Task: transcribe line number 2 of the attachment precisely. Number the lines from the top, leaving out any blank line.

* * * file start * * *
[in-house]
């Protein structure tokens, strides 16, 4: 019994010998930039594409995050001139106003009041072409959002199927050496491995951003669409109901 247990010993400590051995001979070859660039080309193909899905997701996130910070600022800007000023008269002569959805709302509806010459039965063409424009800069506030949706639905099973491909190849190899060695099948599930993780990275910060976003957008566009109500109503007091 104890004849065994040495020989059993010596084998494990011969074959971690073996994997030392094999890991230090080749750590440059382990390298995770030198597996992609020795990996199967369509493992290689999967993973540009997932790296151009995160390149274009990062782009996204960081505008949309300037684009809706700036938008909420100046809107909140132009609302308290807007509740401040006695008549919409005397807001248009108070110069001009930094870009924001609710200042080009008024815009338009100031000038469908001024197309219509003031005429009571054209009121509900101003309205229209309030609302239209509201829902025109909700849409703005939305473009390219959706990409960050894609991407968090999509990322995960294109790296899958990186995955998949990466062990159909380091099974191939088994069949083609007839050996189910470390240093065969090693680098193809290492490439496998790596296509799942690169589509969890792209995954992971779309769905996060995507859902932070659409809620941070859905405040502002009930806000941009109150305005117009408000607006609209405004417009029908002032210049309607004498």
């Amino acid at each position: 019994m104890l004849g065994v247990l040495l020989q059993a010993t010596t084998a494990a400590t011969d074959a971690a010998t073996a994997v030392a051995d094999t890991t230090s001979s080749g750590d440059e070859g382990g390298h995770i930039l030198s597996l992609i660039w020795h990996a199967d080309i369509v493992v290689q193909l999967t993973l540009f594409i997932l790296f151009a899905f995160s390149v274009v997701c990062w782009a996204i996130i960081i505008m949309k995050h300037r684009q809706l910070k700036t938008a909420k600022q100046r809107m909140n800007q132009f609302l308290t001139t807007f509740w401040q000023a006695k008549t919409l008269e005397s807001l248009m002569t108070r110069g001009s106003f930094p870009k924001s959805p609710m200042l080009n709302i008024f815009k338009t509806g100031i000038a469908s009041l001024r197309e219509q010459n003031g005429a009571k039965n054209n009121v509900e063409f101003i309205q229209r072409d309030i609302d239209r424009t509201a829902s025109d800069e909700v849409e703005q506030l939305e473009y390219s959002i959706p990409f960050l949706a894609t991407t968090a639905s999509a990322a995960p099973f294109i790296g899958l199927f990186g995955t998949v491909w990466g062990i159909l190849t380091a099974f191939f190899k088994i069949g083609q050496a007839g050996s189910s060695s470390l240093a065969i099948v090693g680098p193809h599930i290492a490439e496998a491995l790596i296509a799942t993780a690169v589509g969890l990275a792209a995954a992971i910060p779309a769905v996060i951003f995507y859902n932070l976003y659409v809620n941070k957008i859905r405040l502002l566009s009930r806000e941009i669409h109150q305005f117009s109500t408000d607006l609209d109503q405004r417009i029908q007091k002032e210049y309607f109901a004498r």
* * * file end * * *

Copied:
């Protein structure tokens, strides 16, 4: 019994010998930039594409995050001139106003009041072409959002199927050496491995951003669409109901 247990010993400590051995001979070859660039080309193909899905997701996130910070600022800007000023008269002569959805709302509806010459039965063409424009800069506030949706639905099973491909190849190899060695099948599930993780990275910060976003957008566009109500109503007091 104890004849065994040495020989059993010596084998494990011969074959971690073996994997030392094999890991230090080749750590440059382990390298995770030198597996992609020795990996199967369509493992290689999967993973540009997932790296151009995160390149274009990062782009996204960081505008949309300037684009809706700036938008909420100046809107909140132009609302308290807007509740401040006695008549919409005397807001248009108070110069001009930094870009924001609710200042080009008024815009338009100031000038469908001024197309219509003031005429009571054209009121509900101003309205229209309030609302239209509201829902025109909700849409703005939305473009390219959706990409960050894609991407968090999509990322995960294109790296899958990186995955998949990466062990159909380091099974191939088994069949083609007839050996189910470390240093065969090693680098193809290492490439496998790596296509799942690169589509969890792209995954992971779309769905996060995507859902932070659409809620941070859905405040502002009930806000941009109150305005117009408000607006609209405004417009029908002032210049309607004498």